Last year, New York City police officers stopped 46,784 women, frisking nearly 16,000. Guns were found in 59 cases, says the New York Times. While the number of women stopped by officers represented 6.9 percent of all stops, the rate of guns found on both men and women was equally low. Civil rights leaders argue that the low gun-recovery rates are a strong indication that most stop-and-frisk encounters are legally unjustified.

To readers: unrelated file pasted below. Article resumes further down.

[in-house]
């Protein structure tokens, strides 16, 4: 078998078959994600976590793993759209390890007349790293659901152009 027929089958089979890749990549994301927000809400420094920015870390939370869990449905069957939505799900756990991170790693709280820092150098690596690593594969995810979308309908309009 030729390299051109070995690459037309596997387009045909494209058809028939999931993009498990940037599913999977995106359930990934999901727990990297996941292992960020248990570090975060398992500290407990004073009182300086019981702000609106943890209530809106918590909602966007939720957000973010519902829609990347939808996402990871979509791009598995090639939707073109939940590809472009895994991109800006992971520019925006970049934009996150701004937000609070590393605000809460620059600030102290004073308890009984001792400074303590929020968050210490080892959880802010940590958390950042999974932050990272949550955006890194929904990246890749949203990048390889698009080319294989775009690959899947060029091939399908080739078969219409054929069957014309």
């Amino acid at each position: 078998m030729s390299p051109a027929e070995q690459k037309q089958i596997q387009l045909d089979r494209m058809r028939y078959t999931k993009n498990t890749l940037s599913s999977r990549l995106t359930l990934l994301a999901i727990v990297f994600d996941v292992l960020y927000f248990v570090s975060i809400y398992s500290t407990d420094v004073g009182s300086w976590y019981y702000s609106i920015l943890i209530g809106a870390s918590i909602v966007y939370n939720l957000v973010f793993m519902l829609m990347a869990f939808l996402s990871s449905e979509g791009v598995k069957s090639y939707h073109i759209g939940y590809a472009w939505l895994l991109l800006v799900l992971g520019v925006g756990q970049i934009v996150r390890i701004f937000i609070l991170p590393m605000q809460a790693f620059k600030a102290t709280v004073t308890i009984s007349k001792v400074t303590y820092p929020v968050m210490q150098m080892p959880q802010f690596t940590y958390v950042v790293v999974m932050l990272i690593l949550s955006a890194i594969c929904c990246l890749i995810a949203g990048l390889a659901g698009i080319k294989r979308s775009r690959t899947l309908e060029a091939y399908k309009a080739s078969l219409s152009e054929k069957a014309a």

Stops of women by male officers can often involve embarrassment and perhaps sexual intimidation. Many incorrectly believe that the police, like Transportation Security Administration officers, are required to have female officers frisk women. Police officers are trained to slide their hands over the external clothing, focusing on “the waistband, armpit, collar and groin areas.” Officers are taught that perpetrators have been known to tape knives or guns to the base of their necks or place weapons inside their underwear. The training does not draw a distinction between male and female suspects, Police Inspector Kim Royster said. “Yes, it's intrusive, but wherever a weapon can be concealed is where the officer is going to search,” Royster said.